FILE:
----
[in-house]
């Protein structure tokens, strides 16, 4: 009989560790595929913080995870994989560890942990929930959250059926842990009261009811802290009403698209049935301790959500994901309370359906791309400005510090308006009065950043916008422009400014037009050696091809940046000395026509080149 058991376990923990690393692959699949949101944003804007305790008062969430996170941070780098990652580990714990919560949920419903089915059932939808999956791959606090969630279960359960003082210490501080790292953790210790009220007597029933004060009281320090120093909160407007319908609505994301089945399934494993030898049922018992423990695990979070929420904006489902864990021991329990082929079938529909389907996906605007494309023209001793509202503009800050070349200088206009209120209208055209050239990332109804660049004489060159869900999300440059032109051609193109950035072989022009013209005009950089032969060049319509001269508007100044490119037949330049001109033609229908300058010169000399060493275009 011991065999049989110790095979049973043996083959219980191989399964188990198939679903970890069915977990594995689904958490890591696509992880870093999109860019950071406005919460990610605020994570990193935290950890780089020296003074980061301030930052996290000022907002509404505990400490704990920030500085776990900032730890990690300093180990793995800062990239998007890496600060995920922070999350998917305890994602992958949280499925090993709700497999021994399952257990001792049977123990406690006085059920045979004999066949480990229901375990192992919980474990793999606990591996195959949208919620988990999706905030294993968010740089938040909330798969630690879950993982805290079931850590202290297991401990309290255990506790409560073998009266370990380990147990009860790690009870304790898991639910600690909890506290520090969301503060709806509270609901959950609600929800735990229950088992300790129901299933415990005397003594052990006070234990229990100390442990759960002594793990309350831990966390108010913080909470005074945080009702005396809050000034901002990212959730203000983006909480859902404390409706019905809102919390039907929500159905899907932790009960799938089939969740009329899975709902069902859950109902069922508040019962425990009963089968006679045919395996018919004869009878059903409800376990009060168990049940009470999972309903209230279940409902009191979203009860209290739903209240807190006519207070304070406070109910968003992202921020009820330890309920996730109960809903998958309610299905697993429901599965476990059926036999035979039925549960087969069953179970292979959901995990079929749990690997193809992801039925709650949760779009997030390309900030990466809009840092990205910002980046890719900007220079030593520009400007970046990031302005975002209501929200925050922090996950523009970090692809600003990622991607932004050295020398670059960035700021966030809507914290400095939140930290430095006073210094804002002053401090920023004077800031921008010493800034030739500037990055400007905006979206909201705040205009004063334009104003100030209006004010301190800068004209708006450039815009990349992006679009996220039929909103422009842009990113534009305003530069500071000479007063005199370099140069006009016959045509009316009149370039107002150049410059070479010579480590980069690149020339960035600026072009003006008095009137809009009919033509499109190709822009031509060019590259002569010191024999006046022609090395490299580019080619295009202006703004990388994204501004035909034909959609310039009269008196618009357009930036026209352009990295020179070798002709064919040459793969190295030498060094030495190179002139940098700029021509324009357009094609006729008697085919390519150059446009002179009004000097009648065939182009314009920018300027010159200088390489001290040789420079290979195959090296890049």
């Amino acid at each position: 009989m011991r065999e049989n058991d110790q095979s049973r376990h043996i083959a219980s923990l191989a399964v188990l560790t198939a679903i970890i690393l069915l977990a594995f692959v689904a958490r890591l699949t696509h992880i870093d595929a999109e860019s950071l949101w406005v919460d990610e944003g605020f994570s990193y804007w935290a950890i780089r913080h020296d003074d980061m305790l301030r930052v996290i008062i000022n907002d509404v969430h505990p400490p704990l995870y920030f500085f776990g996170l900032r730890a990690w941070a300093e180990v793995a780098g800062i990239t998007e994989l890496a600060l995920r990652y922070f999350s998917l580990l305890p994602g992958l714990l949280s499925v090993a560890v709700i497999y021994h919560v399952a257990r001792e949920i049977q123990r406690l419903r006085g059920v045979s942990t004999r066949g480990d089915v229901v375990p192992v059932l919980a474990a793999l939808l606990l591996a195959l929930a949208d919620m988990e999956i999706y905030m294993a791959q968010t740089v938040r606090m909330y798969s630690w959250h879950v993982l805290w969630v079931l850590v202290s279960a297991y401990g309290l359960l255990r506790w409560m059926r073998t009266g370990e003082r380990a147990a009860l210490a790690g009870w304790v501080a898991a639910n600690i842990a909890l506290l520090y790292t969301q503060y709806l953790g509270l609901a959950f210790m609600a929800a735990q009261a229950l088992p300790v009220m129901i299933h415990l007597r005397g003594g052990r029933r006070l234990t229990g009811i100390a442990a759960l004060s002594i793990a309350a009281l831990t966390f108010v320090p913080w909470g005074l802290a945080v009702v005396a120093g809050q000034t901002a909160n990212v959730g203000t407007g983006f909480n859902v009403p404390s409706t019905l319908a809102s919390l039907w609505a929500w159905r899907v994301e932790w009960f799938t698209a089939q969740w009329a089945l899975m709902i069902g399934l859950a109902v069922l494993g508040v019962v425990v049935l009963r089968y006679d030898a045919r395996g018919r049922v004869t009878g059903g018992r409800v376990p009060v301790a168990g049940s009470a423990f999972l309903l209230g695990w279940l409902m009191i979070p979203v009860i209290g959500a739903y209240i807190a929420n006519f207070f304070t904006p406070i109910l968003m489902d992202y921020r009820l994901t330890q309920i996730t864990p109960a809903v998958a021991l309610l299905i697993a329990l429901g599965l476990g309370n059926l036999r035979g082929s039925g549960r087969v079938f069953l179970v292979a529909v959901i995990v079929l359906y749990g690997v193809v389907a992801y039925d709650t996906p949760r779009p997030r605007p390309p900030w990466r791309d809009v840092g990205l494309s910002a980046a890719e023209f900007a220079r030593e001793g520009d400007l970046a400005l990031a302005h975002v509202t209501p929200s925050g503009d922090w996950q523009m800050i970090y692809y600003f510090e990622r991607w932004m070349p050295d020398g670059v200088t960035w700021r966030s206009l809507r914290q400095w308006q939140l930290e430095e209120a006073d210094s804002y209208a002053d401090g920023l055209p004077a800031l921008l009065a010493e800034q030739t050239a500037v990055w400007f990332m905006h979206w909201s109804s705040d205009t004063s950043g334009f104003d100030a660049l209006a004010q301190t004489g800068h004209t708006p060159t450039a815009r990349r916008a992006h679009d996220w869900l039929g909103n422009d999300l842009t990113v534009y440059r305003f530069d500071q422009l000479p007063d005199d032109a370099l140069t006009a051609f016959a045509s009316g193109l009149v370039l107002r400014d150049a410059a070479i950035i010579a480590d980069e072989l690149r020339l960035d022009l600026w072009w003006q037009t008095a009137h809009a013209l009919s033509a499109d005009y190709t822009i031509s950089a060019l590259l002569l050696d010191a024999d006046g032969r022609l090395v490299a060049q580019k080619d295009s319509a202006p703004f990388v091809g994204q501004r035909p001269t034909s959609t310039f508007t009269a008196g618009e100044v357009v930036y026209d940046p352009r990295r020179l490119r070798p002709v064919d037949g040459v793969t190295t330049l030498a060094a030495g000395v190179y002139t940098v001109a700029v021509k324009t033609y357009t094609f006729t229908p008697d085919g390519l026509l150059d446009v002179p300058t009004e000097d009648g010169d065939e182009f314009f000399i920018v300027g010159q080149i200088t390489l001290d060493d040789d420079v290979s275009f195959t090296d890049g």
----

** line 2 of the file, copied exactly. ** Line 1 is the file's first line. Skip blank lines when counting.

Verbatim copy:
């Protein structure tokens, strides 16, 4: 009989560790595929913080995870994989560890942990929930959250059926842990009261009811802290009403698209049935301790959500994901309370359906791309400005510090308006009065950043916008422009400014037009050696091809940046000395026509080149 058991376990923990690393692959699949949101944003804007305790008062969430996170941070780098990652580990714990919560949920419903089915059932939808999956791959606090969630279960359960003082210490501080790292953790210790009220007597029933004060009281320090120093909160407007319908609505994301089945399934494993030898049922018992423990695990979070929420904006489902864990021991329990082929079938529909389907996906605007494309023209001793509202503009800050070349200088206009209120209208055209050239990332109804660049004489060159869900999300440059032109051609193109950035072989022009013209005009950089032969060049319509001269508007100044490119037949330049001109033609229908300058010169000399060493275009 011991065999049989110790095979049973043996083959219980191989399964188990198939679903970890069915977990594995689904958490890591696509992880870093999109860019950071406005919460990610605020994570990193935290950890780089020296003074980061301030930052996290000022907002509404505990400490704990920030500085776990900032730890990690300093180990793995800062990239998007890496600060995920922070999350998917305890994602992958949280499925090993709700497999021994399952257990001792049977123990406690006085059920045979004999066949480990229901375990192992919980474990793999606990591996195959949208919620988990999706905030294993968010740089938040909330798969630690879950993982805290079931850590202290297991401990309290255990506790409560073998009266370990380990147990009860790690009870304790898991639910600690909890506290520090969301503060709806509270609901959950609600929800735990229950088992300790129901299933415990005397003594052990006070234990229990100390442990759960002594793990309350831990966390108010913080909470005074945080009702005396809050000034901002990212959730203000983006909480859902404390409706019905809102919390039907929500159905899907932790009960799938089939969740009329899975709902069902859950109902069922508040019962425990009963089968006679045919395996018919004869009878059903409800376990009060168990049940009470999972309903209230279940409902009191979203009860209290739903209240807190006519207070304070406070109910968003992202921020009820330890309920996730109960809903998958309610299905697993429901599965476990059926036999035979039925549960087969069953179970292979959901995990079929749990690997193809992801039925709650949760779009997030390309900030990466809009840092990205910002980046890719900007220079030593520009400007970046990031302005975002209501929200925050922090996950523009970090692809600003990622991607932004050295020398670059960035700021966030809507914290400095939140930290430095006073210094804002002053401090920023004077800031921008010493800034030739500037990055400007905006979206909201705040205009004063334009104003100030209006004010301190800068004209708006450039815009990349992006679009996220039929909103422009842009990113534009305003530069500071000479007063005199370099140069006009016959045509009316009149370039107002150049410059070479010579480590980069690149020339960035600026072009003006008095009137809009009919033509499109190709822009031509060019590259002569010191024999006046022609090395490299580019080619295009202006703004990388994204501004035909034909959609310039009269008196618009357009930036026209352009990295020179070798002709064919040459793969190295030498060094030495190179002139940098700029021509324009357009094609006729008697085919390519150059446009002179009004000097009648065939182009314009920018300027010159200088390489001290040789420079290979195959090296890049």